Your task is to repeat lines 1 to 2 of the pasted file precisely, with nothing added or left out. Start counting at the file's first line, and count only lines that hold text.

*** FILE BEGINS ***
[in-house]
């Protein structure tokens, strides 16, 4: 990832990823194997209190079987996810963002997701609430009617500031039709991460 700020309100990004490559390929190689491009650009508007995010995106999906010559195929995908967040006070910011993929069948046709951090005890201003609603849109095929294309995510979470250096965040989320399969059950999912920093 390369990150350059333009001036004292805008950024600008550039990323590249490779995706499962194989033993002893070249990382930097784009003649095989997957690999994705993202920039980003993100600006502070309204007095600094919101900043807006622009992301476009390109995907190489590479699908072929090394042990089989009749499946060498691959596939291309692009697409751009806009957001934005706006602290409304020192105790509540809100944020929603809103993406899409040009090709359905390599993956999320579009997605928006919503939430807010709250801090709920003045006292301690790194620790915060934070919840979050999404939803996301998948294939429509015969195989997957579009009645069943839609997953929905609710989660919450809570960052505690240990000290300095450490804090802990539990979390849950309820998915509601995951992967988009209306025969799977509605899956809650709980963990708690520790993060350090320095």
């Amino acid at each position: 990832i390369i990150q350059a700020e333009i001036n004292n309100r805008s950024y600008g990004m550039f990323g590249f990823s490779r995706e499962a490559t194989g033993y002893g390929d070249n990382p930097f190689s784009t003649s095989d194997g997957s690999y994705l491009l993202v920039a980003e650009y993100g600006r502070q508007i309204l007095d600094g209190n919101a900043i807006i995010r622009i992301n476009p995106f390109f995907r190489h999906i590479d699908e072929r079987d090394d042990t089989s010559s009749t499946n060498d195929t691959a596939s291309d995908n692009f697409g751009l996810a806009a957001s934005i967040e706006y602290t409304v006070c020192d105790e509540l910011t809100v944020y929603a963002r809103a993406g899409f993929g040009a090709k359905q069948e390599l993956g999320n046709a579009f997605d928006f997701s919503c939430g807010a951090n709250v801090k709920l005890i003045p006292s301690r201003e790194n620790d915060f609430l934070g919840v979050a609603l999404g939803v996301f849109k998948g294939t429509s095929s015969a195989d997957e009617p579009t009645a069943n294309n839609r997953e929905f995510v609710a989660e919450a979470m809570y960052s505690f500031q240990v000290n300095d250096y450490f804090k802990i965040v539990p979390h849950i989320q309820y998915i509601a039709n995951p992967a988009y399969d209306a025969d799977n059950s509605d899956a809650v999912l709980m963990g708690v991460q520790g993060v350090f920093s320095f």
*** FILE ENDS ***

[in-house]
């Protein structure tokens, strides 16, 4: 990832990823194997209190079987996810963002997701609430009617500031039709991460 700020309100990004490559390929190689491009650009508007995010995106999906010559195929995908967040006070910011993929069948046709951090005890201003609603849109095929294309995510979470250096965040989320399969059950999912920093 390369990150350059333009001036004292805008950024600008550039990323590249490779995706499962194989033993002893070249990382930097784009003649095989997957690999994705993202920039980003993100600006502070309204007095600094919101900043807006622009992301476009390109995907190489590479699908072929090394042990089989009749499946060498691959596939291309692009697409751009806009957001934005706006602290409304020192105790509540809100944020929603809103993406899409040009090709359905390599993956999320579009997605928006919503939430807010709250801090709920003045006292301690790194620790915060934070919840979050999404939803996301998948294939429509015969195989997957579009009645069943839609997953929905609710989660919450809570960052505690240990000290300095450490804090802990539990979390849950309820998915509601995951992967988009209306025969799977509605899956809650709980963990708690520790993060350090320095």